Limited data, endless opportunities

Authors: Servaas Houben


pdf: DA-25-4-art.Houben

Publisher, publication date: De Actuaris, 2018-03 


1.     Background and scope

Due to its small population, mortality modelling in the Caribbean is challenging: of the 19 Caribbean countries in the Worldbank dataset, only 12 have life expectancy data from 1960. Data for Curacao is only available from 2006 onwards. One could therefore argue that insufficient data is available to perform a decent mortality study.

However, even larger countries suffer from the issue of changing data over time: life style and habits change (smoking used to be more popular in the past), income equality and the level of education fluctuate, and also due to emigration the proportion of local and non-local people is not constant[1]. More data therefore doesn’t always imply better predictions in the dynamic world of today.

Despite limited Caribbean data, the Worldbank dataset shows a remarkable overall trend of increasing life expectancy for the Caribbean region. We agree with Deming’s quote that “without data you’re just another person with an opinion” and therefore believe that despite the challenges of limited data, it is far more preferable to draw conclusions on the available data, then to either use gut feeling, or following pricing behavior of competitors. However, the techniques used for mortality modelling, will differ in locations with limited data, and we will show which techniques are available for mortality modelling for smaller countries.

2.     Data availability and checks

The following checks have been applied to check the reasonableness of the data:

  • Insurance group level: Comparison of number of policyholders and number of deaths between mortality study 2015 and 2017 to ensure data consistency;
  • Policyholder level: system limitations might require the removal of policyholder, making it look like a decease. Taking a multi-period time frame and checking for consistency on policyholder level therefore avoids mortality cases due to system limitations.

3.     Data fitting techniques

Due to limited data availability several methods were applied to get a better feel for the overall mortality behavior:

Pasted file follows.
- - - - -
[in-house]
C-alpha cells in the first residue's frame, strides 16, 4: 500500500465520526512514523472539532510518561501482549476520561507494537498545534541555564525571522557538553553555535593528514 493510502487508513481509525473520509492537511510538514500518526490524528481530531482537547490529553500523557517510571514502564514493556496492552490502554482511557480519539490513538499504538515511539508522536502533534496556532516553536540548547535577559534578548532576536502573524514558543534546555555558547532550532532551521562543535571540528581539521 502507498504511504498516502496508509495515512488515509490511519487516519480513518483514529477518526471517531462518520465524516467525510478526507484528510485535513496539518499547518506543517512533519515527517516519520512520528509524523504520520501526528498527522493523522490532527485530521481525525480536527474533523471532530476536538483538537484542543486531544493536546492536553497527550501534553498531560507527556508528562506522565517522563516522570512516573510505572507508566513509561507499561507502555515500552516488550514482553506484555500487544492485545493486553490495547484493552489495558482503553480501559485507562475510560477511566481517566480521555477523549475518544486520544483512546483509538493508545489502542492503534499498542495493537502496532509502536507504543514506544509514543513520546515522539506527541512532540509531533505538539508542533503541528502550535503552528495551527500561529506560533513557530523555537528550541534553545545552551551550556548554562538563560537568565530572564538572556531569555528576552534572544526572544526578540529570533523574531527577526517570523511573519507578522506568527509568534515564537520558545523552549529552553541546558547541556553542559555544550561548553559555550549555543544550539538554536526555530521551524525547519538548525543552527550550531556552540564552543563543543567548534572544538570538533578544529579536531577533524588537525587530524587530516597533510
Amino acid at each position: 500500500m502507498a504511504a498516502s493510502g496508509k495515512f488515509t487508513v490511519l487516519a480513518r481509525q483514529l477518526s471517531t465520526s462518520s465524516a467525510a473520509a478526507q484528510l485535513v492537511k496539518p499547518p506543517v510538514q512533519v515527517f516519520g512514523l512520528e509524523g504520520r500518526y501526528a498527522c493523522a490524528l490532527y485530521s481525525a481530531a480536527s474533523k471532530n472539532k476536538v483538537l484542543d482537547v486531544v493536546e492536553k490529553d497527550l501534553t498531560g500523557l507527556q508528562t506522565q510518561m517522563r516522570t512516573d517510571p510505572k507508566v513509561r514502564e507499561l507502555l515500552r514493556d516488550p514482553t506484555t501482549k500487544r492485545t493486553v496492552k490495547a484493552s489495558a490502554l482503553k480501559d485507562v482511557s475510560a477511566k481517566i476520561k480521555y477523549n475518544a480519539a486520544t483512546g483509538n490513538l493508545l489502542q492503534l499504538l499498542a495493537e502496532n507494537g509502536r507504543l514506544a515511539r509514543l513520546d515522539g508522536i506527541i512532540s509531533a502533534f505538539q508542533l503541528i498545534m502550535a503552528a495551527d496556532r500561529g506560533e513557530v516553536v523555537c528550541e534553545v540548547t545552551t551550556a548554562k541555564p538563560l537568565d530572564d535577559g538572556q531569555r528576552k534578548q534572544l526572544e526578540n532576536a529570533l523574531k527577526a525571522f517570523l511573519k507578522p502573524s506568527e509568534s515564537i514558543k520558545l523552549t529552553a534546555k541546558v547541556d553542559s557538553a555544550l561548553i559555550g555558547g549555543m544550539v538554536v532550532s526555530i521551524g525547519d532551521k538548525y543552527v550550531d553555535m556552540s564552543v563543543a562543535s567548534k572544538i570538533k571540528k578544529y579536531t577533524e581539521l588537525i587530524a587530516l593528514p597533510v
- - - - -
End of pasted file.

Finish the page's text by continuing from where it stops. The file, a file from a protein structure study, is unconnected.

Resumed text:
1. Least squares method: this method compares the difference between expected (mortality table estimation) with actual (insurance company data). We applied the following two fitting techniques:
    • qx: this method is preferred in general as one can create a best fit for each age independently of another age (e.g. fitting the q80 is independent of q81). However due to lack of data, there were instances for ages 80+ for which no mortality occurred and hence a mortality rate of 0 was implied. As a result fitting on qx implied, fitting on ages 80+ which is not the main part of the dataset. We could have applied smoothing were the qx value is a function of qx-1 and qx+1 but felt that by using excess smoothing the overall pattern of the mortality behavior would not represent the original data anymore.
    • lx: this method compares life expectancy of the actual insurance data, with life expectancy of the mortality table. The drawback is that life expectancy for age x+1 is a function of life expectancy of age x, and hence there is no independence of fitting. However this method had the practical advantage that even when there are actual mortality rates of 0 for certain ages, this does not skew the results and hence fitting is done on the part of the data which is most populous. An additional benefit is that due to an increase in life expectancy, pricing of annuities is important which focus on life expectancy.
  2. Shape of mortality behavior: the final method looked at similarity in the pattern of the mortality table and the actual insurance data. This method turned out to provide a good fit with the benchmarking results described in the next section.

4.     Benchmarking

Because there is limited data available, it becomes more important to benchmark the results with previous research: